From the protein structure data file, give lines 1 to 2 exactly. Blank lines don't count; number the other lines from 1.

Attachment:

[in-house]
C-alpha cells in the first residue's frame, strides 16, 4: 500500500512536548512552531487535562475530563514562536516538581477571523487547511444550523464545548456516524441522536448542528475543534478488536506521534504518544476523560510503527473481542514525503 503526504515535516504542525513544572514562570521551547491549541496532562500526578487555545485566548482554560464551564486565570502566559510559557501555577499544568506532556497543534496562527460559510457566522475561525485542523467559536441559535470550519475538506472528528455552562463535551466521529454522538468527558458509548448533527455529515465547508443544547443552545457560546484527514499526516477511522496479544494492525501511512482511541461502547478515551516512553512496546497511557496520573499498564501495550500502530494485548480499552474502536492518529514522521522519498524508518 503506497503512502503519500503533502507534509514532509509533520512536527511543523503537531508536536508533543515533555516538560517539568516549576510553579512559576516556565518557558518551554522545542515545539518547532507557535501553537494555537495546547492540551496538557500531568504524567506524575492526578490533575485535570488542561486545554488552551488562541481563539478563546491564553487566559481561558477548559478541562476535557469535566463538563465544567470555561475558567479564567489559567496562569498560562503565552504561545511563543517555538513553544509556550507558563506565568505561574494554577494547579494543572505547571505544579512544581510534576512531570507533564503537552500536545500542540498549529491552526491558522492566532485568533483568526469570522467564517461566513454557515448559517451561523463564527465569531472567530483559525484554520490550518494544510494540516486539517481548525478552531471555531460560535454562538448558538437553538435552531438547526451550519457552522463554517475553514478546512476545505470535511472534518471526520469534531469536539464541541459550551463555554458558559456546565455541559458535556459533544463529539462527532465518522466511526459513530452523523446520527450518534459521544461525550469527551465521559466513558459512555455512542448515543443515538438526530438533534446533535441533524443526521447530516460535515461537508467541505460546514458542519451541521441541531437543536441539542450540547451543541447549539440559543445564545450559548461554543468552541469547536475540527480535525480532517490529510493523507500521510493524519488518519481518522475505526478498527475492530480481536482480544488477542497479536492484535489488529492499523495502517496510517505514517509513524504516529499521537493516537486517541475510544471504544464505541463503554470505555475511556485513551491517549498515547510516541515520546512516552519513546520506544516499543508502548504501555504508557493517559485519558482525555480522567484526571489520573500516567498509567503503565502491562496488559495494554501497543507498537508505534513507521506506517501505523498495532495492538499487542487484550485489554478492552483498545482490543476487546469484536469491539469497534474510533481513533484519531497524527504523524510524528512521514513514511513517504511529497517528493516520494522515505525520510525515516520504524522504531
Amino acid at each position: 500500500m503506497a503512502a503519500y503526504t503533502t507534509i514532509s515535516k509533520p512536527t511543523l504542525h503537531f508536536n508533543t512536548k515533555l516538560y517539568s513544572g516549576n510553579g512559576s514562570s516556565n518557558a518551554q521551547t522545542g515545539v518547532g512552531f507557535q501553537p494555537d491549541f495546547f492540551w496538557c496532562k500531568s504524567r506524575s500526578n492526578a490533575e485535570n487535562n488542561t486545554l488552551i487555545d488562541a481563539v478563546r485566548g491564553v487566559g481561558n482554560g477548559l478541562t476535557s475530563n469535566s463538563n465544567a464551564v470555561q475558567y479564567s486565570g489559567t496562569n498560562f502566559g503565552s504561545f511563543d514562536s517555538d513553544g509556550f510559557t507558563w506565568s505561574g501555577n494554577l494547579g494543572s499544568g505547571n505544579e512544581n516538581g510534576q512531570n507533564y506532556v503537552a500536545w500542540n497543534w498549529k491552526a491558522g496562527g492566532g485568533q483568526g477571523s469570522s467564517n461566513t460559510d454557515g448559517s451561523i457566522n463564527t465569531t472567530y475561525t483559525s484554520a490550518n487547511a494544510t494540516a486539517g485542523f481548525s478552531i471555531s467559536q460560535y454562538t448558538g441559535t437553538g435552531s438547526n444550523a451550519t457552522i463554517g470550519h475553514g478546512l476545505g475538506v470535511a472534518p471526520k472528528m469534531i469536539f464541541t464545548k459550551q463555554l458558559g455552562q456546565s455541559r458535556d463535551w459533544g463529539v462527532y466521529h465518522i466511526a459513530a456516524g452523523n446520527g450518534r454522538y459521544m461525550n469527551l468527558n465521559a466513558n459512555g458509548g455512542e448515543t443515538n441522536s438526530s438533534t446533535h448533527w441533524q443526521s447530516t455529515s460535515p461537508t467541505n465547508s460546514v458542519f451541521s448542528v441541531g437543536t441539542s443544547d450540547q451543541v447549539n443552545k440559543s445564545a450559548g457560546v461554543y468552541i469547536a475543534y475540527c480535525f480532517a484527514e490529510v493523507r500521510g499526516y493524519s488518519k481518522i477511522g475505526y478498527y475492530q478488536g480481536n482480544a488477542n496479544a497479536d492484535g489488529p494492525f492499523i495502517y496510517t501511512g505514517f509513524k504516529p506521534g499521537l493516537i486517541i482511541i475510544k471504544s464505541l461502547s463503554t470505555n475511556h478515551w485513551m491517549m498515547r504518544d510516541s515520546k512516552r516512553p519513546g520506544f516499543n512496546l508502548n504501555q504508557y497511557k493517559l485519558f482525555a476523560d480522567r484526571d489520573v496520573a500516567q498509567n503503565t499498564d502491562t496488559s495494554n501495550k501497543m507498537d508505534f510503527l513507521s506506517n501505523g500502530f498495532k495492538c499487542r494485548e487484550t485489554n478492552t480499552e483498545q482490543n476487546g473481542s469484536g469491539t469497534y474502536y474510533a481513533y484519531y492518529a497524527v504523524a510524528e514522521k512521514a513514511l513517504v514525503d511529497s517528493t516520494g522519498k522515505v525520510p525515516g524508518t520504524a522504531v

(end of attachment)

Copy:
[in-house]
C-alpha cells in the first residue's frame, strides 16, 4: 500500500512536548512552531487535562475530563514562536516538581477571523487547511444550523464545548456516524441522536448542528475543534478488536506521534504518544476523560510503527473481542514525503 503526504515535516504542525513544572514562570521551547491549541496532562500526578487555545485566548482554560464551564486565570502566559510559557501555577499544568506532556497543534496562527460559510457566522475561525485542523467559536441559535470550519475538506472528528455552562463535551466521529454522538468527558458509548448533527455529515465547508443544547443552545457560546484527514499526516477511522496479544494492525501511512482511541461502547478515551516512553512496546497511557496520573499498564501495550500502530494485548480499552474502536492518529514522521522519498524508518 503506497503512502503519500503533502507534509514532509509533520512536527511543523503537531508536536508533543515533555516538560517539568516549576510553579512559576516556565518557558518551554522545542515545539518547532507557535501553537494555537495546547492540551496538557500531568504524567506524575492526578490533575485535570488542561486545554488552551488562541481563539478563546491564553487566559481561558477548559478541562476535557469535566463538563465544567470555561475558567479564567489559567496562569498560562503565552504561545511563543517555538513553544509556550507558563506565568505561574494554577494547579494543572505547571505544579512544581510534576512531570507533564503537552500536545500542540498549529491552526491558522492566532485568533483568526469570522467564517461566513454557515448559517451561523463564527465569531472567530483559525484554520490550518494544510494540516486539517481548525478552531471555531460560535454562538448558538437553538435552531438547526451550519457552522463554517475553514478546512476545505470535511472534518471526520469534531469536539464541541459550551463555554458558559456546565455541559458535556459533544463529539462527532465518522466511526459513530452523523446520527450518534459521544461525550469527551465521559466513558459512555455512542448515543443515538438526530438533534446533535441533524443526521447530516460535515461537508467541505460546514458542519451541521441541531437543536441539542450540547451543541447549539440559543445564545450559548461554543468552541469547536475540527480535525480532517490529510493523507500521510493524519488518519481518522475505526478498527475492530480481536482480544488477542497479536492484535489488529492499523495502517496510517505514517509513524504516529499521537493516537486517541475510544471504544464505541463503554470505555475511556485513551491517549498515547510516541515520546512516552519513546520506544516499543508502548504501555504508557493517559485519558482525555480522567484526571489520573500516567498509567503503565502491562496488559495494554501497543507498537508505534513507521506506517501505523498495532495492538499487542487484550485489554478492552483498545482490543476487546469484536469491539469497534474510533481513533484519531497524527504523524510524528512521514513514511513517504511529497517528493516520494522515505525520510525515516520504524522504531